reduce the mass federal incarceration of those charged with drug crimes and to find ways to bypass mandatory minimum sentencing if possible, sometimes by simply underreporting the amount of drugs found in some cases.Attorney General Eric Holder is years behind Federal Judge Mark Bennett. Holder announced earlier in the month a general plan to
Bennett, though, has been vocalizing problems with federal mandatory minimums since at least 2009 up in his court, serving the Northern District of Iowa. Starting in 2009, Bennett ignored federal guidelines and would sentence those convicted of crack cocaine offenses the same as he would those who had been convicted of powdered cocaine. That was a year before Congress finally changed the law, which had treated crack cocaine possession much, much more harshly than powdered cocaine.
In 2012 in The Nation, Bennett wrote a first-person account of his experiences as a judge sentencing poor drug addicts to prison for terms over which he had absolutely no control:
Crack defendants are almost always poor African-Americans. Meth defendants are generally lower-income whites. More than 80 percent of the 4,546 meth defendants sentenced in federal courts in 2010 received a mandatory minimum sentence. These small-time addicts are apprehended not through high-tech wiretaps or sophisticated undercover stings but by common traffic stops for things like nonfunctioning taillights. Or they’re caught in a search of the logs at a local Walmart to see who is buying unusually large amounts of nonprescription cold medicine. They are the low-hanging fruit of the drug war. Other than their crippling meth addiction, they are very much like the folks I grew up with. Virtually all are charged with federal drug trafficking conspiracies—which sounds ominous but is based on something as simple as two people agreeing to purchase pseudoephedrine and cook it into meth. They don’t even have to succeed.
I recently sentenced a group of more than twenty defendants on meth trafficking conspiracy charges. All of them pled guilty. Eighteen were “pill smurfers,” as federal prosecutors put it, meaning their role amounted to regularly buying and delivering cold medicine to meth cookers in exchange for very small, low-grade quantities to feed their severe addictions. Most were unemployed or underemployed. Several were single mothers. They did not sell or directly distribute meth; there were no hoards of cash, guns or countersurveillance equipment. Yet all of them faced mandatory minimum sentences of sixty or 120 months. One meth-addicted mother faced a 240-month sentence because a prior meth conviction in county court doubled her mandatory minimum. She will likely serve all twenty years; in the federal system, there is no parole, and one serves an entire sentence minus a maximum of a 15 percent reduction rewarded for “good time.”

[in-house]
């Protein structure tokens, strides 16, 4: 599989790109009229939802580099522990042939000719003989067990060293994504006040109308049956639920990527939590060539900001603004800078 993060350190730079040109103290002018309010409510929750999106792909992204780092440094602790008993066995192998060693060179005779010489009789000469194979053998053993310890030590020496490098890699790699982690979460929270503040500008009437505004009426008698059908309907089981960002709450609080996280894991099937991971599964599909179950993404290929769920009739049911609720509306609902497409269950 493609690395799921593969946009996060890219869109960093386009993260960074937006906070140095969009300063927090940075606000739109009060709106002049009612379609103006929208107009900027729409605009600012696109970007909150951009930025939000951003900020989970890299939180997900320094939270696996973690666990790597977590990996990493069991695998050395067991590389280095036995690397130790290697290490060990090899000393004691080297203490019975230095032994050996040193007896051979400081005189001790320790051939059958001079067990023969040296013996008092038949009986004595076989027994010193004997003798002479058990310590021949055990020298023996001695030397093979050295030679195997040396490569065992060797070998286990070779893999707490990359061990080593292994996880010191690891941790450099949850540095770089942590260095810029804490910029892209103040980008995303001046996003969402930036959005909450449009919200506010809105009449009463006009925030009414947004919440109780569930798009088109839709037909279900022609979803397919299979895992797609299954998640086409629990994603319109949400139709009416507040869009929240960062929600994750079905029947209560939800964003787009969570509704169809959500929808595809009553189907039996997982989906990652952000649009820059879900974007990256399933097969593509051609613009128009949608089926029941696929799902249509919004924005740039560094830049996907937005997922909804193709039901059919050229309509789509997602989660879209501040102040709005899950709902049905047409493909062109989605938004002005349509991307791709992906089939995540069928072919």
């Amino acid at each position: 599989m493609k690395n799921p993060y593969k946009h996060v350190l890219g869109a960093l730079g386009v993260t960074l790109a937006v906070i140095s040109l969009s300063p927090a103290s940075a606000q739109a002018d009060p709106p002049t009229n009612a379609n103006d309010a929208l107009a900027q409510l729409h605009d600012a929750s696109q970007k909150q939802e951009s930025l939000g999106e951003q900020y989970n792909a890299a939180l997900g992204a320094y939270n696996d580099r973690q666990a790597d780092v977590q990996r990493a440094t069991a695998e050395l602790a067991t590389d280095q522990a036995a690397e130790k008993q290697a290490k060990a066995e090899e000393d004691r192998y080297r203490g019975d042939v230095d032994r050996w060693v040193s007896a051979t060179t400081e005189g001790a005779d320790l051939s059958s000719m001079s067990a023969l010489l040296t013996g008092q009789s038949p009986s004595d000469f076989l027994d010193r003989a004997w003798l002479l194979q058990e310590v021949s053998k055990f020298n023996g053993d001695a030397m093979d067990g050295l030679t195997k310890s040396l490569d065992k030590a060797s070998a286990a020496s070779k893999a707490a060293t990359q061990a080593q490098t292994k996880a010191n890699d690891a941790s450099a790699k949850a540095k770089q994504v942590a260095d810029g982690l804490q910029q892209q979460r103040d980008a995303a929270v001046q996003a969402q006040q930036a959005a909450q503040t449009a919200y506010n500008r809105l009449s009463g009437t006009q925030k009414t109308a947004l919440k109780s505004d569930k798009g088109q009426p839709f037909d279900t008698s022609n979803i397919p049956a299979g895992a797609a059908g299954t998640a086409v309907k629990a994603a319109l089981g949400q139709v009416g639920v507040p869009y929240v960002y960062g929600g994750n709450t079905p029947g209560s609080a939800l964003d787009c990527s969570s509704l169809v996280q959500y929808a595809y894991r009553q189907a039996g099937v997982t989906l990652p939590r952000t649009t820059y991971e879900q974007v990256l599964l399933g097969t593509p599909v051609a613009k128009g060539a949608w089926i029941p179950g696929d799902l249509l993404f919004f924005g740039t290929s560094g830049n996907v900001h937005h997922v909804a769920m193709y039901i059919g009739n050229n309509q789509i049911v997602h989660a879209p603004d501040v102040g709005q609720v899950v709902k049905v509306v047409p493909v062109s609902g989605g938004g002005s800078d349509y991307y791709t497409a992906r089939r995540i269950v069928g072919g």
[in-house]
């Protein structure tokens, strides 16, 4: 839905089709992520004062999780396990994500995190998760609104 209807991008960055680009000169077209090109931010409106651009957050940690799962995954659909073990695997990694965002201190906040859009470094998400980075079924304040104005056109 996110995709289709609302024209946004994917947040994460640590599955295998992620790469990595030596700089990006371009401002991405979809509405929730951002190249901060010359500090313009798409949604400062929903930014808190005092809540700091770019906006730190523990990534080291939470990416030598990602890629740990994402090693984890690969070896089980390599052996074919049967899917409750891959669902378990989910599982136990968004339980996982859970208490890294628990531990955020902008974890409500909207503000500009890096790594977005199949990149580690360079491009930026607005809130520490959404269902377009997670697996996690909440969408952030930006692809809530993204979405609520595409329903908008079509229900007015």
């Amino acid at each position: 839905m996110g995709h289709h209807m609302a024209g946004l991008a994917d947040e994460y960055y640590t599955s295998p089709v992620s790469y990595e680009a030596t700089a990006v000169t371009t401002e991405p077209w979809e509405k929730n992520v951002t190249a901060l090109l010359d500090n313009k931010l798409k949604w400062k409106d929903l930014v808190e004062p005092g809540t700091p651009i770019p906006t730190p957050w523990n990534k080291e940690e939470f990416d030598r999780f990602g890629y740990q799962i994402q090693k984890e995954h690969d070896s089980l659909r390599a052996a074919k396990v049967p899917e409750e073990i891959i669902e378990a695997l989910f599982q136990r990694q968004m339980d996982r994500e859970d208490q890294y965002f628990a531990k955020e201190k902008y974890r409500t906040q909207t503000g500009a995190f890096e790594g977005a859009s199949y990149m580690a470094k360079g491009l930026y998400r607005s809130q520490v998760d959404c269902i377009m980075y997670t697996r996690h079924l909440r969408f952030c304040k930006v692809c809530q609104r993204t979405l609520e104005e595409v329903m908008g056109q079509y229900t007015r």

He also appeared in drug war documentary The House I Live In.
Today the Associated Press got their hands on a report by Bennett written earlier this month blasting the Department of Justice over the way those doubled mandatory minimum sentences are handled. Apparently there are no rules or policies telling prosecutors when they were supposed to request those enhanced sentences. As a result, predictably unpredictable applications:
Bennett, a Clinton appointee, said he could discern no pattern for how prosecutors applied the enhancements in his Sioux City courtroom over the last 20 years. One probation official told him there was "no rhyme or reason."
Bennett obtained and analyzed the only data known to exist on the issue from the U.S. Sentencing Commission, which he said revealed a "jaw-dropping, shocking disparity" in how enhancements are applied across the nation's 94 U.S. Attorney's offices.
The data covers 14,000 cases nationally in 2006, 2008 and 2009. Bennett's analysis revealed that prosecutors in both of Iowa's districts sought enhancements in four out of five cases in which an offender was eligible, among the highest rates in the nation. But prosecutors in eight other districts never sought enhancements and many others only rarely did. In all, an eligible offender received the enhancement 26 percent of the time.
A repeat offender caught in Bennett's district was 2,532 times more likely to face a doubled sentence than one arrested a mile away across the Nebraska border, he wrote. Those prosecuted in the eastern district of Tennessee were nearly 4,000 times more likely to receive an enhancement than those caught in the state's western district, he added.
The circumstances behind Bennett putting forth this opinion also may give us some insight as to why Holder’s new guidance is so important:
DOJ spokeswoman Ellen Canale noted Wednesday that Bennett praised Holder's new guidance telling prosecutors they should not seek enhancements unless a defendant's conduct demands "severe sanctions" — such as if they were leaders of a conspiracy or violent.
Bennett's opinion came as he sentenced an Iowa man to two years in prison on a cocaine distribution charge. Prosecutors sought the enhancement — doubling the minimum term to 10 years — even though he'd cooperated and had a single prior offense from 17 years ago. Bennett ruled the man was among the few offenders who are eligible for a downward departure, so the minimum didn't apply.
The sentencing came around the same time as Holder’s new policies were announced, so the prosecution’s request was probably not in defiance of Holder’s orders. It is, however, a notable example of how harsh prosecutors are on drug crimes even when given discretion. It should make us all wonder whether Holder’s new rules will actually be fairly applied by prosecutors or whether we’ll have to hope for more judges like Bennett.
Bennett's full comments may be read here (pdf). Beginning on page 43, he absolutely blasts the Department of Justice for worrying vaguely about “sentencing disparities” while ignoring its own role in the problem.